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Cameron H. G. Wright
The early vision system of insects as well as many higher level organisms exhibit interesting phenomena and features such as analog preprocessing, parallel structure, and sub-pixel resolution. Early vision is defined as the vision processes that occur within the first few cellular synapses beyond the photoreceptor layer. These features allow for the rapid extraction of image primitives: object edges, boundaries, image segmentation, and movement parameters.
We propose a new approach to the challenge of vision sensor development which takes its inspiration from the obvious success of biological vision systems. This project will use a similar evolutionary, system-level development that has resulted in robust, adaptable vision for so many biological organisms. In this biologically-based systems approach, the sensor (the "eye") and the computational subsystem (the "visual cortex") will be developed together. The sensor design and the computational algorithm design will be made to evolve together as a synergistic, mutually optimized pair; we believe this will greatly increase the probability that successful computer vision will be achieved for a wide variety of medical applications.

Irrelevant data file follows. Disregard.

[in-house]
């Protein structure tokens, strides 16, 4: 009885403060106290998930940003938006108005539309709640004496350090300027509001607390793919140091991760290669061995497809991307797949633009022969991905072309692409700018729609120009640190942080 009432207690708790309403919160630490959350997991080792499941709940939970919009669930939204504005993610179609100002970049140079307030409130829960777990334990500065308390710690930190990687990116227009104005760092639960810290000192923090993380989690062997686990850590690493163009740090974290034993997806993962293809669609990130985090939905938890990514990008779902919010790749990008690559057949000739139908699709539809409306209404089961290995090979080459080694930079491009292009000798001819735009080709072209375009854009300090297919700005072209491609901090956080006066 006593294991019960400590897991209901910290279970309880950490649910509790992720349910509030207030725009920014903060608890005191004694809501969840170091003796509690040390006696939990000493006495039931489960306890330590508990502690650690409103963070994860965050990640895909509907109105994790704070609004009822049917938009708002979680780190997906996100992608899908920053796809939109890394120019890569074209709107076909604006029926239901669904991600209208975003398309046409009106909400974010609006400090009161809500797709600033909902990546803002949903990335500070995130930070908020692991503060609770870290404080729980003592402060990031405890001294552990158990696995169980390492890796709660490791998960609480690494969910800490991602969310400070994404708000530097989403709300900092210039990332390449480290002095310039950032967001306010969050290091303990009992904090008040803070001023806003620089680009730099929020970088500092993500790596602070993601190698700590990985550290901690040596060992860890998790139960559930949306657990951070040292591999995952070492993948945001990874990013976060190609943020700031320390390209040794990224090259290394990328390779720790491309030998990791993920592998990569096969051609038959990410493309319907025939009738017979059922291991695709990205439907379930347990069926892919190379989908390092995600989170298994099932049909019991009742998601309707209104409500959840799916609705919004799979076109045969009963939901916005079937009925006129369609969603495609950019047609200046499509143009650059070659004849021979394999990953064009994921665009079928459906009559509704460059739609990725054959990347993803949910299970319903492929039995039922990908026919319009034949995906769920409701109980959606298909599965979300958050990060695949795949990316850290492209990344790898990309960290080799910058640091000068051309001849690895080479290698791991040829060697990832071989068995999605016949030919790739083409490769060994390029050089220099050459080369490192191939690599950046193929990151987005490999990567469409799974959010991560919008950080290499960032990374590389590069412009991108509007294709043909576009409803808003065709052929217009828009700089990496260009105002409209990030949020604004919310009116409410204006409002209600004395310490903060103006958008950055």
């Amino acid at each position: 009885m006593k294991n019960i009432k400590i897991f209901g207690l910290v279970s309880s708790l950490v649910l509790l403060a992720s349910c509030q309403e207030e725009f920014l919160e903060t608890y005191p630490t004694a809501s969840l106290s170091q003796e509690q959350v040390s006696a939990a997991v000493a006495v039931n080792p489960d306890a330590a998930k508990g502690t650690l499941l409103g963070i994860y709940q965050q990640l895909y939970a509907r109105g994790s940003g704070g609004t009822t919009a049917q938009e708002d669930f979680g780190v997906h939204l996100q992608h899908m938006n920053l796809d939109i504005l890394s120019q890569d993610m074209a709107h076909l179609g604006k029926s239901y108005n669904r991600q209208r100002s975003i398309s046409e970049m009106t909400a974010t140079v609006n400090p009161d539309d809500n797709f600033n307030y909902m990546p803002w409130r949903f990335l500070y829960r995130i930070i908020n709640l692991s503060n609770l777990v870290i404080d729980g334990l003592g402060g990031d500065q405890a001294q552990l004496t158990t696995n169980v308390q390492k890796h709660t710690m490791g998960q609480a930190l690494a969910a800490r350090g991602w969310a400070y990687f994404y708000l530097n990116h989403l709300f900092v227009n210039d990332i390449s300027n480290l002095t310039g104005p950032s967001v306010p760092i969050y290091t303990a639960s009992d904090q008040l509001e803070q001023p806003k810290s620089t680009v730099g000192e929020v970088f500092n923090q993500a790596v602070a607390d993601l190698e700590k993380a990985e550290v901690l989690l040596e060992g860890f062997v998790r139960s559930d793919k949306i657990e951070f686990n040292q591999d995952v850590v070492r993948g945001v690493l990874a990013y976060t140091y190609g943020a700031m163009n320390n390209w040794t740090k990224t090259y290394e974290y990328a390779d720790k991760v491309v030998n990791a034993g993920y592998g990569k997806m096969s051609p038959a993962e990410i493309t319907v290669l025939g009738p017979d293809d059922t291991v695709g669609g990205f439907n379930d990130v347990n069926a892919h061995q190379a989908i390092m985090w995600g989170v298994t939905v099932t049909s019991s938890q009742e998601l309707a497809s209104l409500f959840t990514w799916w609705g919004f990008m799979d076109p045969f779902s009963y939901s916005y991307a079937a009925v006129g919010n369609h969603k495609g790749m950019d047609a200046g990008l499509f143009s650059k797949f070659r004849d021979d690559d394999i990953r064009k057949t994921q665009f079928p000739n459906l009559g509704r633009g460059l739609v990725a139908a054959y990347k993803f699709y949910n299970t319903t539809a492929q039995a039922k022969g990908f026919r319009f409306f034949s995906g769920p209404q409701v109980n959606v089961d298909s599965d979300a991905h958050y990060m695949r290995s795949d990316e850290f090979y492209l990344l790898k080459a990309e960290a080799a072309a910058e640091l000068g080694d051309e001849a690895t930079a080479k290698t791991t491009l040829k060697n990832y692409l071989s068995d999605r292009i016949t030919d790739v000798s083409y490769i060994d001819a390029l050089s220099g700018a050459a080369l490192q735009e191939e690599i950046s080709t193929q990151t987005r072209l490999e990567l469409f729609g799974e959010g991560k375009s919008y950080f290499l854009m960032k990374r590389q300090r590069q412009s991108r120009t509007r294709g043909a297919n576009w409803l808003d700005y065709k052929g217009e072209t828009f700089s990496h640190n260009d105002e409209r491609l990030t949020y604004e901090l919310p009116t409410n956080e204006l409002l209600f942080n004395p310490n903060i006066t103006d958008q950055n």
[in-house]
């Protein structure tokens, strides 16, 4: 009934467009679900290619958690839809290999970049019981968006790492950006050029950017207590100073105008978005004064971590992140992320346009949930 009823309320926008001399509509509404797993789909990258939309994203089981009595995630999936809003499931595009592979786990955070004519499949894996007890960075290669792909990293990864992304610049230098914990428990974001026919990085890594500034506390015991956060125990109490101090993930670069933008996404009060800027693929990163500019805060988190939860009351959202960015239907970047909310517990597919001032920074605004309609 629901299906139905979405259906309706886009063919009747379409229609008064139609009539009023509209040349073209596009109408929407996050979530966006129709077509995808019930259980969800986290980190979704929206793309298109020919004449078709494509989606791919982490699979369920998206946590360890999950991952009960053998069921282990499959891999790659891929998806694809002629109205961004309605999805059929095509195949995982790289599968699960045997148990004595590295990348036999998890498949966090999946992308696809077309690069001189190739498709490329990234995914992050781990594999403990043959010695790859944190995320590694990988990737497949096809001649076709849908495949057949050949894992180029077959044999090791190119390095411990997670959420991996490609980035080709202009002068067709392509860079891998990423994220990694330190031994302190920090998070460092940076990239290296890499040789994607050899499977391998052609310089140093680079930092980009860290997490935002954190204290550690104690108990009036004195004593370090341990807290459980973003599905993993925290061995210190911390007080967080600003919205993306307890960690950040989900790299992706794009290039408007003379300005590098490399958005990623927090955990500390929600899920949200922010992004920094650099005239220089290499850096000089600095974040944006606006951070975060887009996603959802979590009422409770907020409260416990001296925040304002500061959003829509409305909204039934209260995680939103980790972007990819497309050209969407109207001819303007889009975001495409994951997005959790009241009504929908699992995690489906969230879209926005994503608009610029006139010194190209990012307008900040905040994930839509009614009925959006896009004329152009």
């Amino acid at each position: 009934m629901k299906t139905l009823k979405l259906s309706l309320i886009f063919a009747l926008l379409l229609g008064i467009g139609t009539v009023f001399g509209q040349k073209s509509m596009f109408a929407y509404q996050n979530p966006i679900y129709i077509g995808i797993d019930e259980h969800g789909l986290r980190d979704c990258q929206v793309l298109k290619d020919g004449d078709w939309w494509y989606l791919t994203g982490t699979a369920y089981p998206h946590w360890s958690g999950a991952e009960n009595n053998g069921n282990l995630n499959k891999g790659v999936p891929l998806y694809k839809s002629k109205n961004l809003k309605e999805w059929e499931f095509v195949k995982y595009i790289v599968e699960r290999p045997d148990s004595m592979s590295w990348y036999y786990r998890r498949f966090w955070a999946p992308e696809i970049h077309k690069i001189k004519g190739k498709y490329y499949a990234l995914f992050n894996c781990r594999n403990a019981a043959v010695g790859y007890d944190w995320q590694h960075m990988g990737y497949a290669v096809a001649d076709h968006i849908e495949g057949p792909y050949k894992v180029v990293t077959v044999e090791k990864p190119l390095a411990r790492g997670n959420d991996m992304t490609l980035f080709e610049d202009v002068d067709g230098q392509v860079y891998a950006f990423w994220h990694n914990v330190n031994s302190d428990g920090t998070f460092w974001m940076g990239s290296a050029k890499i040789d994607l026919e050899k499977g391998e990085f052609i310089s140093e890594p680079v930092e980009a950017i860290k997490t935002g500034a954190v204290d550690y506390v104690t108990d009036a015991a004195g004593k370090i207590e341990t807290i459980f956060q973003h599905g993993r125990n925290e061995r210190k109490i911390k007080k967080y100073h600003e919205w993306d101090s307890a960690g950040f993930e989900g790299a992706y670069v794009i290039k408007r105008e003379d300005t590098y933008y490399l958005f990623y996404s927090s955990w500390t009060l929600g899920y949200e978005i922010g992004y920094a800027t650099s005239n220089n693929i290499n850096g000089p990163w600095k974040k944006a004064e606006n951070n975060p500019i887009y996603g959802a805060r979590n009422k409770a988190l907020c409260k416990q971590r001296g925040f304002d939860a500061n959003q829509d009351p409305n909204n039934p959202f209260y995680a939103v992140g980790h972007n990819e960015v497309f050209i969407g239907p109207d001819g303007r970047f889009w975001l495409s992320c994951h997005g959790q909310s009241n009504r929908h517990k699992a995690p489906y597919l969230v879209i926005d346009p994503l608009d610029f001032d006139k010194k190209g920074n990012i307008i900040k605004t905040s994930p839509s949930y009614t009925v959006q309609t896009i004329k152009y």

Our laboratory is investigating fly-inspired vision sensors via electrophysiology of the common housefly, modeling of the fly's vision processing, modeling of sensors based on the fly's vision system, and prototyping of physical sensors.